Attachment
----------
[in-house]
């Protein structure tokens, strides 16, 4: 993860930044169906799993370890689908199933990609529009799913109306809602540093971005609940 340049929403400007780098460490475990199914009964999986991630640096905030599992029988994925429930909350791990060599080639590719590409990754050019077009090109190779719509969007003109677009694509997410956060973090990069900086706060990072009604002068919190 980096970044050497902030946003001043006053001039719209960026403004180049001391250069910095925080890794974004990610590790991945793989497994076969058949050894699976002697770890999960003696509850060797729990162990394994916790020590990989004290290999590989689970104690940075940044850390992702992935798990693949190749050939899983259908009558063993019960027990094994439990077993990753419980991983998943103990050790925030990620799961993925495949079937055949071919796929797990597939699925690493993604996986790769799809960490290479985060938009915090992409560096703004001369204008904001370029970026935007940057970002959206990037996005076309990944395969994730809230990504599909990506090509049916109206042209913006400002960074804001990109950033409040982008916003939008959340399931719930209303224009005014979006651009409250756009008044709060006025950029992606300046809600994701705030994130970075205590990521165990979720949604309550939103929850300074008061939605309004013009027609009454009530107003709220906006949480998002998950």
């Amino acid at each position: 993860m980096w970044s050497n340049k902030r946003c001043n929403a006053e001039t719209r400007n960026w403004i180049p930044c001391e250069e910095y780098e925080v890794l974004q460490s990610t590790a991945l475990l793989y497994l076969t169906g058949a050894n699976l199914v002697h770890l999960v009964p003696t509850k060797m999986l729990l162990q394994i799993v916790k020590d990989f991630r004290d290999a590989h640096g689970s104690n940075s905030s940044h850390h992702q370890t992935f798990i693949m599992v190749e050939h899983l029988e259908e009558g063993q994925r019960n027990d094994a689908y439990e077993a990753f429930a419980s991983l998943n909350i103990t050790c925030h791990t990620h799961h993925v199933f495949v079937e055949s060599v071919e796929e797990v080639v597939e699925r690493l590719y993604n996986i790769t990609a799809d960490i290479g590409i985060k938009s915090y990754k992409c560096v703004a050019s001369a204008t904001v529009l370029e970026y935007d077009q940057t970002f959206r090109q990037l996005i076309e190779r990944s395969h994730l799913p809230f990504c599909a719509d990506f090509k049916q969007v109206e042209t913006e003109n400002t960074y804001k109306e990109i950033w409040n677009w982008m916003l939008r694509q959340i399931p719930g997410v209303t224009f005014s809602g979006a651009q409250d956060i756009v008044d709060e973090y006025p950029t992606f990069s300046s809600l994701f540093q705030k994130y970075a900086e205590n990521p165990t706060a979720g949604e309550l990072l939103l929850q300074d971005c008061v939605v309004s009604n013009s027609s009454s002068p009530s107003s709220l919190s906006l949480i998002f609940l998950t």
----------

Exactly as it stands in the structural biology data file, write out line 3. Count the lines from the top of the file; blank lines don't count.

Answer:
């Amino acid at each position: 993860m980096w970044s050497n340049k902030r946003c001043n929403a006053e001039t719209r400007n960026w403004i180049p930044c001391e250069e910095y780098e925080v890794l974004q460490s990610t590790a991945l475990l793989y497994l076969t169906g058949a050894n699976l199914v002697h770890l999960v009964p003696t509850k060797m999986l729990l162990q394994i799993v916790k020590d990989f991630r004290d290999a590989h640096g689970s104690n940075s905030s940044h850390h992702q370890t992935f798990i693949m599992v190749e050939h899983l029988e259908e009558g063993q994925r019960n027990d094994a689908y439990e077993a990753f429930a419980s991983l998943n909350i103990t050790c925030h791990t990620h799961h993925v199933f495949v079937e055949s060599v071919e796929e797990v080639v597939e699925r690493l590719y993604n996986i790769t990609a799809d960490i290479g590409i985060k938009s915090y990754k992409c560096v703004a050019s001369a204008t904001v529009l370029e970026y935007d077009q940057t970002f959206r090109q990037l996005i076309e190779r990944s395969h994730l799913p809230f990504c599909a719509d990506f090509k049916q969007v109206e042209t913006e003109n400002t960074y804001k109306e990109i950033w409040n677009w982008m916003l939008r694509q959340i399931p719930g997410v209303t224009f005014s809602g979006a651009q409250d956060i756009v008044d709060e973090y006025p950029t992606f990069s300046s809600l994701f540093q705030k994130y970075a900086e205590n990521p165990t706060a979720g949604e309550l990072l939103l929850q300074d971005c008061v939605v309004s009604n013009s027609s009454s002068p009530s107003s709220l919190s906006l949480i998002f609940l998950t």